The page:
Setting projects milestones and developing a milestone schedule is a key factor in the success of a project. By following a little advice from experts in the project management field you can increase your project success.
Project: A project is a temporary endeavor undertaken to create a unique product, service, or result. It has a defined start and end point. PMBOK 4th Edition
Milestone: A milestone is a significant event in a project that occurs at a point in time. A milestone schedule uses deliverables as a platform to identify major segments of work and an end date. Milestones should be natural, important control pints in the project and should be easy for everyone to recognize. Project Management, the Managerial Process, Gray & Larson
Paul Brough, an expert in Building Project Management, is an avowed user of project milestones and figures that their proper usage can help you avoid common pitfalls experience project schedulers encounter. Read more. He says:
“One of the biggest pitfalls met in using milestones occurs when trying to restrict a milestone to a particular date in the schedule, as opposed to being logic driven. .. Ideally, milestones should be logically tied to related schedule activities wherever possible. This means that, at a minimum, a start milestone should have successor, and a finish milestone should have a predecessor.”
Other experts, including Ginny Edwards of Bright Hub Project Management tell us that when determining your project milestones use the following guidelines:
- Frequency – As a project manager, you may be tempted to overuse milestones as a motivation tool to keep the team moving along the ladder to reach the surface of success, but don’t fall into the trap of labeling every task completion as a milestone. In turn, don’t adopt the other extreme approach by ignoring or not recognizing significant and relevant events as milestones particularly at junctions of the critical path. A good compromise is to consistently designate important deliverables as milestones.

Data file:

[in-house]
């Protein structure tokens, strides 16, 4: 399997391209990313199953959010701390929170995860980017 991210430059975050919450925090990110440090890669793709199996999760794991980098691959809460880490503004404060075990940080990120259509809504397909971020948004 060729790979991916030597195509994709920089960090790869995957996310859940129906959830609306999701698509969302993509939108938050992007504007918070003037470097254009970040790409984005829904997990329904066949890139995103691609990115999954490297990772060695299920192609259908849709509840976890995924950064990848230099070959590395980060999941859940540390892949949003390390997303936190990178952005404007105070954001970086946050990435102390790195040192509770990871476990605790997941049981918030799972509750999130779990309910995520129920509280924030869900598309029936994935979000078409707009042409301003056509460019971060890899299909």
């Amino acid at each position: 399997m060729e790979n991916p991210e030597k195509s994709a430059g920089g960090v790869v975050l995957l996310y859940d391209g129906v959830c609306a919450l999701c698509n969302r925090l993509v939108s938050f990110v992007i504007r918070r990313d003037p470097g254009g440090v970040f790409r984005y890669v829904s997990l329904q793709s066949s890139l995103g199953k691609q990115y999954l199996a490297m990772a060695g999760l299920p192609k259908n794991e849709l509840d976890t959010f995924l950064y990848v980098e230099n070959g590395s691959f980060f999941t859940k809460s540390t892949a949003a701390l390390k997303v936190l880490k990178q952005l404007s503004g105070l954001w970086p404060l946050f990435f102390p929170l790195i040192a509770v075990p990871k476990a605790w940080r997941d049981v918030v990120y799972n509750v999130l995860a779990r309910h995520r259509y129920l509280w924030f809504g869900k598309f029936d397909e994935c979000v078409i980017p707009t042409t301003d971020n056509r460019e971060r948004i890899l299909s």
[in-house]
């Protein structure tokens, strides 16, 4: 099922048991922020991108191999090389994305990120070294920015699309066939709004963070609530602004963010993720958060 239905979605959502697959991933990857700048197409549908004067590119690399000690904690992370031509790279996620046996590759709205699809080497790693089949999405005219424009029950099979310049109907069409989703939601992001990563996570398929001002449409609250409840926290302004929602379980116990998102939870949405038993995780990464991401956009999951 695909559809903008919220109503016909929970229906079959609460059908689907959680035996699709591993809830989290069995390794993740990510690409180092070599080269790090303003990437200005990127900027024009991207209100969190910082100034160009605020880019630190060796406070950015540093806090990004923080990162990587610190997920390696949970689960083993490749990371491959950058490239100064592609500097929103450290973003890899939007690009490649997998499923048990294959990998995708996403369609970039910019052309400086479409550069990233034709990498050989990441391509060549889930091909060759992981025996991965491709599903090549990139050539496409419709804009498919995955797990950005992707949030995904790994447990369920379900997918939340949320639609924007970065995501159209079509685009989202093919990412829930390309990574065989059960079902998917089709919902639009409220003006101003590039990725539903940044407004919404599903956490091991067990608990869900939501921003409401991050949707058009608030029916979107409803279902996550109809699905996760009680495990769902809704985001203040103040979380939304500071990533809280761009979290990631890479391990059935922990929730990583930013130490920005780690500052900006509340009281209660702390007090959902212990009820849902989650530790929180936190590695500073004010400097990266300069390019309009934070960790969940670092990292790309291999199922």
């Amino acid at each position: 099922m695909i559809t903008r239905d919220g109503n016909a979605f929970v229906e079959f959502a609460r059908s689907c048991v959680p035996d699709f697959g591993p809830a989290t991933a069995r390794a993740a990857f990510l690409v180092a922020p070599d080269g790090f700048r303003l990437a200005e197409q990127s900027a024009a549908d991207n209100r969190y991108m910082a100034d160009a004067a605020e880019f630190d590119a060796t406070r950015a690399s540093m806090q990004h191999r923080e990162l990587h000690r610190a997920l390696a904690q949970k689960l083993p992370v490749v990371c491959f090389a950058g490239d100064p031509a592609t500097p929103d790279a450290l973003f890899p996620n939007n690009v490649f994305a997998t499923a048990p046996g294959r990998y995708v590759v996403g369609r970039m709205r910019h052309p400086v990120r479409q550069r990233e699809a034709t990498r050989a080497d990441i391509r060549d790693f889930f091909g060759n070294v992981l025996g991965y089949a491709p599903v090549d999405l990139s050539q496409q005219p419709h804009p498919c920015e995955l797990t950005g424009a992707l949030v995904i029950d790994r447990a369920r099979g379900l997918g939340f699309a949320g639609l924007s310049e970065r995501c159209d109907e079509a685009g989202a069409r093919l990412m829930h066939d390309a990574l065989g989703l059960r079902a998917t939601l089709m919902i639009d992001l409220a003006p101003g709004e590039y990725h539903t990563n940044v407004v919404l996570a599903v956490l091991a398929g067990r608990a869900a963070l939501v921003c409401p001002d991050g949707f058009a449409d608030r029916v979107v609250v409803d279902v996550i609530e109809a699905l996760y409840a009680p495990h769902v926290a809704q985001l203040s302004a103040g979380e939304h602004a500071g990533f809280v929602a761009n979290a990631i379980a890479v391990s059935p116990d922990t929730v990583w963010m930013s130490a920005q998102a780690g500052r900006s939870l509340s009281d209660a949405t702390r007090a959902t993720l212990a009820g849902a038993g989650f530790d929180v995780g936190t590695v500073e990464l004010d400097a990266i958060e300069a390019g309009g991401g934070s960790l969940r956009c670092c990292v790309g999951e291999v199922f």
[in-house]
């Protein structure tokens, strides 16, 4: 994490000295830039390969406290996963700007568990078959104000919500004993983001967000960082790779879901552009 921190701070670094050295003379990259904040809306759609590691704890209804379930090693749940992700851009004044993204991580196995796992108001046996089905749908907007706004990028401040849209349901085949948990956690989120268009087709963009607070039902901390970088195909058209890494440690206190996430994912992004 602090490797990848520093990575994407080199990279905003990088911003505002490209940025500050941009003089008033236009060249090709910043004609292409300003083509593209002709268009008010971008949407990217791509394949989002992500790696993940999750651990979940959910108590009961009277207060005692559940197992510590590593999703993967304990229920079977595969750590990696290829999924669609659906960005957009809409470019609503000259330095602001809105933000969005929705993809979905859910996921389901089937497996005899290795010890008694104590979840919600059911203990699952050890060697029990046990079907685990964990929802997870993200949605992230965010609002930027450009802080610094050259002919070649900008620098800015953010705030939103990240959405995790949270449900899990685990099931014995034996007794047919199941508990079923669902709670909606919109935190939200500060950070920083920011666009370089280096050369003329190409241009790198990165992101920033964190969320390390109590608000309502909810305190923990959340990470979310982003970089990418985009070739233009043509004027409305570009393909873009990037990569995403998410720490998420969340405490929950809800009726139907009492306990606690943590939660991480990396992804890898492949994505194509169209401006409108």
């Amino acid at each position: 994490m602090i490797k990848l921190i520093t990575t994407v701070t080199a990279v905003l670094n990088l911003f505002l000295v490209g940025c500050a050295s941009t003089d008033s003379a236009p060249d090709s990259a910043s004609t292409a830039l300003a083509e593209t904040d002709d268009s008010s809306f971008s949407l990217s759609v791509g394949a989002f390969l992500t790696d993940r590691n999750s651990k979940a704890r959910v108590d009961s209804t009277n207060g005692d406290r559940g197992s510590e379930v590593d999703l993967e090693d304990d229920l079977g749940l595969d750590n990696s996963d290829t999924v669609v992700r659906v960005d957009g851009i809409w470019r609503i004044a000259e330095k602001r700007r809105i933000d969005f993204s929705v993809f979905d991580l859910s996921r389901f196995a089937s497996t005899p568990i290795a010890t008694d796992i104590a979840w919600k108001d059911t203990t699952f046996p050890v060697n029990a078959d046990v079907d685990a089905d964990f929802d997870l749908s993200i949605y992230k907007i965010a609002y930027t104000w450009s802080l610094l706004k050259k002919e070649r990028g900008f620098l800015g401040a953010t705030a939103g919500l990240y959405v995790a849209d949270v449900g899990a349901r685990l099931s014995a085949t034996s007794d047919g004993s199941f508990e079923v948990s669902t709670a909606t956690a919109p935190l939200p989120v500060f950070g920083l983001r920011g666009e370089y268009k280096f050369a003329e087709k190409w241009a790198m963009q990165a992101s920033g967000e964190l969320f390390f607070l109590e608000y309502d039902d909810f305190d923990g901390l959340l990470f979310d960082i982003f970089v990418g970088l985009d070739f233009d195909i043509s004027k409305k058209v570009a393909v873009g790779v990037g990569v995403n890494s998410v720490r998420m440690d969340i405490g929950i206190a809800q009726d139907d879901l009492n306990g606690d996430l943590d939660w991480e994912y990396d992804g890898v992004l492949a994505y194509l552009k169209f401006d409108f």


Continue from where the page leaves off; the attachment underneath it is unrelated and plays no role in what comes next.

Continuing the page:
- Timing – Milestones that are spaced too far apart will not have the benefit of the momentum derived from motivating team members by recognizing their major achievements. However, when milestones, appropriately represented as diamonds in MS Project, are placed too closely together they quickly lose their luster and distinctiveness. As a rule of thumb try to space milestones at intervals for no longer than every two weeks for projects of several months in duration.
- Visibility – Milestones need to be placed prominently in the project’s schedule and tracked periodically. Make sure that your milestones have been incorporated into your project scheduling, calendar, or other project tracking software program.
- Accountability – Milestones are commitments that must be met on time. If a milestone is missed, it needs to be addressed immediately by reexamining the resources to determine if they are properly matched to the objectives.
- Fallibility – It may sound counter-intuitive, but you should select challenging milestones that carry a degree of risk for failure. Not every venture of NASA undertaken to pave the way for the Apollo 11 mission was successful. Ranger 3, an unmanned probe sent to study the Moon missed its target by 22,000 miles. Don’t forget to treat milestones as learning experiences and opportunities to make adjustments early in the project’s execution.